By Jim Garamone
American Forces Press Service
The 2005 BRAC law has over 200 recommendations affecting over 800 locations and some 125,000 people. It is one of the largest realignments in the department’s history, and its purpose was different from those that went before, said Peter Potochney, director of the Pentagon’s basing directorate.
Unlike earlier closures and realignments, the push in the 2005 process was for the department footprint to make more sense, Potochney said. “It was to use BRAC as a change agent,” he explained. “The 2005 [process] was more about restructuring than it was about trimming excess capacity.”
The 2005 law called for the department to look 20 years into the future and configure installations and capabilities to support that force.
“The biggest difference in this BRAC was we set up these joint groups that looked across service lines and were empowered to make recommendations,” he said. These recommendations received the same weight and attention that service recommendations received.
The questions became whether functions aligned correctly and how organizations should be based to encourage open communication, efficiencies and synergy. “It made for a much more complicated background,” Potochney said during a recent interview.
It was one thing, for example, to manage a program getting rid of excess capabilities or infrastructure, but something quite different to mix and match organizations from different services with the assorted cultures, requirements and methods of doing business.
The support functions in the military particularly lend themselves to the process. Defense research labs, military medical care, logistics and industrial facilities were among those consolidated. “A lab that looks at guns, for instance,” Potochney said. “Are they similar across the services or not? Would you need separate service labs, or not?”
All this has to be accomplished without violating the Title 10 authority the services maintain to “man, train and equip” the forces.
The fact that the nation is at war complicated implementation of the BRAC, if not the BRAC selection, Potochney said. “We were very careful to ensure we didn’t violate any warfighting equities,” he said.
The pace of these realignments is different also. The earlier realignments and closures “peaked out somewhere around year three,” Potochney said. “This round peaked closer to the sixth year, and that pushes us up against the deadline,” which is Sept. 15.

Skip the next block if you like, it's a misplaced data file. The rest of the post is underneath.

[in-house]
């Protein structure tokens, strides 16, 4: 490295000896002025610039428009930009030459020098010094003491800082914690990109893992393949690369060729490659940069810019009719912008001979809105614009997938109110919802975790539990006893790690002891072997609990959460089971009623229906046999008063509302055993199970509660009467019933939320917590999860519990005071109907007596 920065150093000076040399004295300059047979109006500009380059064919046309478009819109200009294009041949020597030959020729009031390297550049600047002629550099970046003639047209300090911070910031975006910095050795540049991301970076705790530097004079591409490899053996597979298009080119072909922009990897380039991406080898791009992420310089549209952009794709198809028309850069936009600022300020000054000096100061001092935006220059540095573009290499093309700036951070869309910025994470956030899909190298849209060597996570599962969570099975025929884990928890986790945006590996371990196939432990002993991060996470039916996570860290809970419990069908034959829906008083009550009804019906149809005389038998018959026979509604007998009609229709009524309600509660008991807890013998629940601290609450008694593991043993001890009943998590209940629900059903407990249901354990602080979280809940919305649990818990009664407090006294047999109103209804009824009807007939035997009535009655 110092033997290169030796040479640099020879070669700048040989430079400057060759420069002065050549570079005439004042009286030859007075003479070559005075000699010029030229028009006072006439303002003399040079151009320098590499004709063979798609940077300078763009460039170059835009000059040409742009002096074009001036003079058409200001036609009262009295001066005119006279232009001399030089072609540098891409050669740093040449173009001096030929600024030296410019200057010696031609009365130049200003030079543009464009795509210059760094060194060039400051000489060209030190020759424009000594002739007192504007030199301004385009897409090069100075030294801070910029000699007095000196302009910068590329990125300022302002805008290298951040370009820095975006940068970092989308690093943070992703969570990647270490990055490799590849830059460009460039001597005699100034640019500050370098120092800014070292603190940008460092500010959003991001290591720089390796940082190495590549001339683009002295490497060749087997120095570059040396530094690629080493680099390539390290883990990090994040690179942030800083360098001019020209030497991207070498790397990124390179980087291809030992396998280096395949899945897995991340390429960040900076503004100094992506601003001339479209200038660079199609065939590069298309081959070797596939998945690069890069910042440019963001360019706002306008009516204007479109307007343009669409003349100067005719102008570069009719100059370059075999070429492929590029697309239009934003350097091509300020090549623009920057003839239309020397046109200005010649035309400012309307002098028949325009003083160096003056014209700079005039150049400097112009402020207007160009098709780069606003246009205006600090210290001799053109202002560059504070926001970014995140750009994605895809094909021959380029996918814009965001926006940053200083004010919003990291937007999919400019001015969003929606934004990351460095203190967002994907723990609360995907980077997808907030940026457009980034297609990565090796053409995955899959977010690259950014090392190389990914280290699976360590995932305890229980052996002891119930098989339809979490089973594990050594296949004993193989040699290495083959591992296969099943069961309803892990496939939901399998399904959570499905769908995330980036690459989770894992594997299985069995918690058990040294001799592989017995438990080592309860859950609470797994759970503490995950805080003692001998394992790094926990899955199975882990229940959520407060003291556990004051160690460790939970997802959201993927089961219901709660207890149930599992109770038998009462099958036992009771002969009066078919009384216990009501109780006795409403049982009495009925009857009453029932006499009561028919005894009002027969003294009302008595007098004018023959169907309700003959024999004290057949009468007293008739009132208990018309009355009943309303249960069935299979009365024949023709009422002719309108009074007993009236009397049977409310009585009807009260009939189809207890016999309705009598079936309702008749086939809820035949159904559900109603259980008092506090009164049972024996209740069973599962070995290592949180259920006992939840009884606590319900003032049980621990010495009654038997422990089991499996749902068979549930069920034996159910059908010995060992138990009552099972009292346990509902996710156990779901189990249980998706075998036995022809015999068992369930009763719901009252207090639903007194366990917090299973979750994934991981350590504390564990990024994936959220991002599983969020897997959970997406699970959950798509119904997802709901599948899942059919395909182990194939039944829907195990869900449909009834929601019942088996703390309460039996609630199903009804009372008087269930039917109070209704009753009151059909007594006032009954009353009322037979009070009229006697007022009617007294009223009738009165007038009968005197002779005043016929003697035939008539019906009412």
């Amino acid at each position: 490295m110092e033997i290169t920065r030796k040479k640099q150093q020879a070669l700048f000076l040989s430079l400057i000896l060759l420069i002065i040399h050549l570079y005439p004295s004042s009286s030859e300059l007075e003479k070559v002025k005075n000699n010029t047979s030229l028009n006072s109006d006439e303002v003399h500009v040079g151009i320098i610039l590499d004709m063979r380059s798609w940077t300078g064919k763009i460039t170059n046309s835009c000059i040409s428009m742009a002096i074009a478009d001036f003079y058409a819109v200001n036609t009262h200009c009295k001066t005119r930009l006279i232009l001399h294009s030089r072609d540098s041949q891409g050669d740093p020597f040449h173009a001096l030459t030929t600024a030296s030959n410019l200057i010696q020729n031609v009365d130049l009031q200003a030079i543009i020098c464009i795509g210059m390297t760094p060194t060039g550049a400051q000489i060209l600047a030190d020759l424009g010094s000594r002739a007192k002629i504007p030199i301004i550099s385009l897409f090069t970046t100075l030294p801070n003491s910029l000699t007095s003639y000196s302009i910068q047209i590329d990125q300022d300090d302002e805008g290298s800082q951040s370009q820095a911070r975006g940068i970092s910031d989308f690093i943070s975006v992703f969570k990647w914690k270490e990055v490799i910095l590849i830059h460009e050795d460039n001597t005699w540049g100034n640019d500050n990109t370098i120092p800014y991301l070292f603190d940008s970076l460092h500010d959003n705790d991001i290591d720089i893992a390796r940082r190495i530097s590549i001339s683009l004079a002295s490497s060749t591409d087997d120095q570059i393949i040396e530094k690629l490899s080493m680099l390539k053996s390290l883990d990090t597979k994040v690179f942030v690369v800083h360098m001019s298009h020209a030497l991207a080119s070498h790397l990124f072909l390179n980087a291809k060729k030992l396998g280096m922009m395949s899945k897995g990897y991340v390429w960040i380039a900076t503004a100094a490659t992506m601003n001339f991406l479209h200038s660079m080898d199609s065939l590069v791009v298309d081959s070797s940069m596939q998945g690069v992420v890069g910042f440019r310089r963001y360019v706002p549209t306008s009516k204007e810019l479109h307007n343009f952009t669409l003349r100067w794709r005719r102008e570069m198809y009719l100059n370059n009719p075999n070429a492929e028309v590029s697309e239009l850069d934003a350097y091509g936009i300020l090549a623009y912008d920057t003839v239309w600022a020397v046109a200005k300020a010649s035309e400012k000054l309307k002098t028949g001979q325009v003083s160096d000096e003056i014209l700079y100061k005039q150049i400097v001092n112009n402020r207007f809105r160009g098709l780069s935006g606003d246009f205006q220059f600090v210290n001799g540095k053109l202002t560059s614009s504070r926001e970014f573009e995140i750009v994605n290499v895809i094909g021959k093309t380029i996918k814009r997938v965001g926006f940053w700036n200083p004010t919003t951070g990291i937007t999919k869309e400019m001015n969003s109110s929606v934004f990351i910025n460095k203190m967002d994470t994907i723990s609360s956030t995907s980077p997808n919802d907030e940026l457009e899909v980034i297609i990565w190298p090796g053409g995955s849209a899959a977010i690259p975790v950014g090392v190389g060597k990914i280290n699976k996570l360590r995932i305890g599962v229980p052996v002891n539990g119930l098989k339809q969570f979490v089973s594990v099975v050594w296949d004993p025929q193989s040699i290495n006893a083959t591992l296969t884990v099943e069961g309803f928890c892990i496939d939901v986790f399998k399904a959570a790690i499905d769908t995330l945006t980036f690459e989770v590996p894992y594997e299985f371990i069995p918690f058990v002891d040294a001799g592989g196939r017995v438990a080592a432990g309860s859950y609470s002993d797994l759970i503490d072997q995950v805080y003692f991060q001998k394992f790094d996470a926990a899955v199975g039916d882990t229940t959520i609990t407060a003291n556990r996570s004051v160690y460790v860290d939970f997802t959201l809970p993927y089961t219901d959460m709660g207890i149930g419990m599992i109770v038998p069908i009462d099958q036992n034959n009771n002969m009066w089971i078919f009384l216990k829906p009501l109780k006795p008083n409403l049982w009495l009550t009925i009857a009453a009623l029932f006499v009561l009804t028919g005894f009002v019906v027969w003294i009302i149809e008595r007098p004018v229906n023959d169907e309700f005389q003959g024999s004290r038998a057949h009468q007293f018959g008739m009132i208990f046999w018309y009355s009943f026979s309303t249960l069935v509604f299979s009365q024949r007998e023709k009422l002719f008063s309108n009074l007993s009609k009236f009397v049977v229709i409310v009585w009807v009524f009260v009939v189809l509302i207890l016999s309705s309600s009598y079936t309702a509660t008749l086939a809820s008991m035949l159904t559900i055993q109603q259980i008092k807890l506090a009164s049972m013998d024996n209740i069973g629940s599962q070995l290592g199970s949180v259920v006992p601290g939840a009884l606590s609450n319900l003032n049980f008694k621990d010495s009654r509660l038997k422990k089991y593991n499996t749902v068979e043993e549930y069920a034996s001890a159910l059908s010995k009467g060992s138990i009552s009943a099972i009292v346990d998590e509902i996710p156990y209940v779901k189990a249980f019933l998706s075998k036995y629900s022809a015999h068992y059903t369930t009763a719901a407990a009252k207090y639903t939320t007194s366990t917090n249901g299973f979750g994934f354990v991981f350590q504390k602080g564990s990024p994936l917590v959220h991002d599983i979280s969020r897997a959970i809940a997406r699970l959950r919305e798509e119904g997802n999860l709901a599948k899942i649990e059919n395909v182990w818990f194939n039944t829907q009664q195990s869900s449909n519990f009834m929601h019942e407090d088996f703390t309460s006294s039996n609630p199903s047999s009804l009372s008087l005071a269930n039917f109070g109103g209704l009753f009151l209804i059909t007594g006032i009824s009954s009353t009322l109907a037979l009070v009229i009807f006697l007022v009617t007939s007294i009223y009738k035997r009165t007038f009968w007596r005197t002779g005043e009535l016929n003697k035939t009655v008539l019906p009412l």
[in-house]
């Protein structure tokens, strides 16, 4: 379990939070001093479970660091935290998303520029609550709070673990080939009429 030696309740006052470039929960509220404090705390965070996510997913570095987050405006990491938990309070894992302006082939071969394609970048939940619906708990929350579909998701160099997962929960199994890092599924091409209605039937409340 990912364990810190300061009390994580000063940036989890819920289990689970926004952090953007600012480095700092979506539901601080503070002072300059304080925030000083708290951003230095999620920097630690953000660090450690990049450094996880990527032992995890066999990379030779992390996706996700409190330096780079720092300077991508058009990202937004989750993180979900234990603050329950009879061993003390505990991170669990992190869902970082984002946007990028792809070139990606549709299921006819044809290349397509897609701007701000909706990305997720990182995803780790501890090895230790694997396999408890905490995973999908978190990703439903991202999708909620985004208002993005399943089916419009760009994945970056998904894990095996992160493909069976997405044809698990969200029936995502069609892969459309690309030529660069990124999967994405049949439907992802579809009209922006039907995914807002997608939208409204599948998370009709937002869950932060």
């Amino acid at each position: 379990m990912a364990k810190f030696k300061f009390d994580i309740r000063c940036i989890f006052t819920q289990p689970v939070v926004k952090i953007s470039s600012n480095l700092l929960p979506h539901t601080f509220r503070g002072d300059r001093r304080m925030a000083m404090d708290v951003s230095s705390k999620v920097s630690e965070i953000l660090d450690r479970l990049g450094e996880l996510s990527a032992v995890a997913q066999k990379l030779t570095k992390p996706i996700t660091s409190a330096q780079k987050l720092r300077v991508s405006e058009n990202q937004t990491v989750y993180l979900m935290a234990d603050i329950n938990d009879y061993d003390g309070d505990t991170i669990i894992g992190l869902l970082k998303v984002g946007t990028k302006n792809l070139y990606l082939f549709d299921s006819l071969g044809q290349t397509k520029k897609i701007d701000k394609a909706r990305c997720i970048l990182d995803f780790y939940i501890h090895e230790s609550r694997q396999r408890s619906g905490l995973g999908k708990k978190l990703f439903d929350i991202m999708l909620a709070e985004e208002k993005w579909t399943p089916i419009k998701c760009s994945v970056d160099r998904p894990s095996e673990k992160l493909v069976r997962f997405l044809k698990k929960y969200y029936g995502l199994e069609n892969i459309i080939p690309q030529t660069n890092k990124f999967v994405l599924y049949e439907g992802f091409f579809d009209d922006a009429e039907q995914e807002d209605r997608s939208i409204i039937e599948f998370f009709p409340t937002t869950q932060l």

Functions are the operative word in the base realignment process, he said. “If an old organization had 10 people doing something -– say travel –- and at the new site there is consolidation and there may be some efficiencies there and you made need only eight people, so be it,” he said. “It’s the function being transferred, not just the people.”
Potochney said he thinks the process will meet its deadline. “A lot of [the realignments] are already done, a lot of them are finishing now, and then there is a handful -– five or six -– that are bumping up against the deadline,” he said.
A good example of the latter is the
at Walter Reed National Military Medical Center “We think there is enough time to do it,” he said. “But if a tornado came through tomorrow and blew the building down, would we move medical care just because the BRAC recommendation says it? I don’t think we would jeopardize our medical care. I don’t have a crystal ball, but I am reasonably sure we will make it. But we’re watching it because it is extremely complex.” Bethesda, Md.
Joint basing is another outgrowth of the process. The Defense Department now has 12 joint bases that truly are mergers, with all the facilities and infrastructure personnel becoming parts of the new organization, Potochney said. The process does not say how the missions will be accomplished, only that they will be, he noted, and those involved must meld procedures from different services to make the process work. Officials expect these mergers will save money, he added, and are giving the organizations time to operate together and then will look for efficiencies.
BRAC is extraordinarily hard because it directly affects peoples’ lives, Potochney said. But looking at it broadly, “this BRAC will set us up to be ready for the 21st century,” he said.
“It sounds like a cliché, but this is really going to position us for years and years to come," he added. "Painful? Yes. But also necessary.”